The display stand with the black cloth covering it, is the Centipede XL which I just got back after lending it at the start of the year.  It is perfect for this sort of thing.  I made a top from 6 panels of MDF which were cable-tied together to create one overall top.  This allows me to take the top off and fold it up for storage/transportation.  I made it from 3mm MDF as that is what I had to hand, but 6mm or 9mm MDF would have been better.  As the MDF only has a few holes drilled right at the extremities for the cable ties, I can still then use the pieces on the CNC machine 🙂  It worked very well – easy to transport, easy to set up, and stable.  (Does that make it a stable table?).  In comparison the vacuum-formed tables are reasonably easy to transport (they weight quite a bit more but have much less surface area) and quicker to set up (if you factor in attaching the top).

That gets me thinking – I could come up with a segmented top for the Centipede, which engages with the holes in the leg caps.  That would remove the need for cable ties and make a really rigid (crossbraced) system.  Make a good way to use it as a workbench as well.  Alternately, I could recess out the area where the top of the leg touches the top, so the whole top piece can still be stored perfectly flat.  I’ll work on that, and let you know what I come up with!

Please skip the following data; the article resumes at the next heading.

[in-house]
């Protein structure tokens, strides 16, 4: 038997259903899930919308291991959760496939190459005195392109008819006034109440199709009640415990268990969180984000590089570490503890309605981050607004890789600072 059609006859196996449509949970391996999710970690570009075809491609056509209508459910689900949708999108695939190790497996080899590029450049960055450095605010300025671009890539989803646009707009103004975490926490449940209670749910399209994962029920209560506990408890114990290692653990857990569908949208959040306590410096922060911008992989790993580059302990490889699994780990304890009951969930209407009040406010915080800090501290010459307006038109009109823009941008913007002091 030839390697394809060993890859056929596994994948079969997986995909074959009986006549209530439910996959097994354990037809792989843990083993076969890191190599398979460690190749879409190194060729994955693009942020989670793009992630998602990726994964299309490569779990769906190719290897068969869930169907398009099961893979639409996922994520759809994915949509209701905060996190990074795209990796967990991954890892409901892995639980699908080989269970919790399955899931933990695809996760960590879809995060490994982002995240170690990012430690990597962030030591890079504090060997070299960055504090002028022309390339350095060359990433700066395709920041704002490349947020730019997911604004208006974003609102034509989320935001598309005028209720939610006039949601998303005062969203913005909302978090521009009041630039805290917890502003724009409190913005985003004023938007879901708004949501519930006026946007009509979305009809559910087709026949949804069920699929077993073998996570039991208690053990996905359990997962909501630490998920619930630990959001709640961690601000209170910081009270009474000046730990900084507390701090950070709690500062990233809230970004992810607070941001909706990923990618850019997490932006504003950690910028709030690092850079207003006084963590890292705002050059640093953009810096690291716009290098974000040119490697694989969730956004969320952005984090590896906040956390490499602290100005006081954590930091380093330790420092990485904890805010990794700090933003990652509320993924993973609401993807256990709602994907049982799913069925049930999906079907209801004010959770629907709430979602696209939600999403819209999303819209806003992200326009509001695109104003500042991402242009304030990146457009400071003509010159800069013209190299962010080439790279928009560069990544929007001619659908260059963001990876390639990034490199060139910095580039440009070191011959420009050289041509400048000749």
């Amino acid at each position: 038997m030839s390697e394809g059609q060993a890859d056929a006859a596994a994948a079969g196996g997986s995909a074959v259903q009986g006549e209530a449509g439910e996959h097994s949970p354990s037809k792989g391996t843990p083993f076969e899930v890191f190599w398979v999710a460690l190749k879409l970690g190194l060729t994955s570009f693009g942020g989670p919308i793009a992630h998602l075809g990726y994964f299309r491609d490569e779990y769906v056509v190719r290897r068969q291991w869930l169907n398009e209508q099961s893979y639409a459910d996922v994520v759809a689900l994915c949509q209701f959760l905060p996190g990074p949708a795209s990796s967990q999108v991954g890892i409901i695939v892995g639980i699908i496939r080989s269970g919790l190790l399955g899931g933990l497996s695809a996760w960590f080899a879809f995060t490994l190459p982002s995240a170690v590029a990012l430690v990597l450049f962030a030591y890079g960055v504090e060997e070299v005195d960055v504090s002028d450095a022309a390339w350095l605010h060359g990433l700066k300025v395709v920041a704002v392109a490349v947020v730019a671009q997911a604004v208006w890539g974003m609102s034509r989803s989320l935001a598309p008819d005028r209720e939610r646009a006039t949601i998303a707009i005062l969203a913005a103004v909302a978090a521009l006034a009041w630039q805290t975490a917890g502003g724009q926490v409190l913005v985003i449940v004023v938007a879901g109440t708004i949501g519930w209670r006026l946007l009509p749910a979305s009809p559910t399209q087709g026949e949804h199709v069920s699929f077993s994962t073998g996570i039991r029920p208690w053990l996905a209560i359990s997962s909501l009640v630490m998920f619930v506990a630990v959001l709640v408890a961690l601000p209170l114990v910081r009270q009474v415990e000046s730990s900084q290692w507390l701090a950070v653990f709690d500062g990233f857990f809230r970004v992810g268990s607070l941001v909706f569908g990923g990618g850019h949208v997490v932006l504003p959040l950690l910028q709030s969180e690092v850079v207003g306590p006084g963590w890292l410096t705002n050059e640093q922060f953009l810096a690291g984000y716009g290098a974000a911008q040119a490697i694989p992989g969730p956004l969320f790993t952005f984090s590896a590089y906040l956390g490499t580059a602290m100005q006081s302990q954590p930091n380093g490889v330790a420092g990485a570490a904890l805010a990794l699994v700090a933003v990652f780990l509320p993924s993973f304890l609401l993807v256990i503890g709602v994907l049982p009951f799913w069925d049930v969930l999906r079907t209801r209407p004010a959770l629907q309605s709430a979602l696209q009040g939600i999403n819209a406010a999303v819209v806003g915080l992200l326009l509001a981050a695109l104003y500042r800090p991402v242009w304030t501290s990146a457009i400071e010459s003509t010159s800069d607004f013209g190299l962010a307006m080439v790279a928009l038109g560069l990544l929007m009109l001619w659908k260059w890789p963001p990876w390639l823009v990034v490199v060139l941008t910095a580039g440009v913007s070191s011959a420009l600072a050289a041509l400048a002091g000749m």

Sales were ok, not unreasonable, not as high as I would have expected.  I did a quick gender comparison – ie assuming some models would appeal to one gender more than the other (and those that would appeal more to both).  It is a really rough tool – for example, I chose a swan to be oriented towards girls, and a cobra to be something that would appeal more to boys, and a turtle to be neutrally biased.  That might infuriate some people, but the reality is that if you got a bunch of primary school students and gave them the choice (with no observers, or chance that classmates etc would ever know the choice made), that certain toys would be selected disproportionally higher for one gender over the other.

The analysis is very loose – I did not record the gender of who was making the purchases, or who they were purchasing for, so already there is a lot of interpretation built into these stats.

Toy Variety

Girls liked a lot less variety than boys in the toys chosen.

Of the total variety of girl-oriented toys, sales were concentrated around 41% of the range available.
Of the neutral toys, 53% of the variety available were purchased.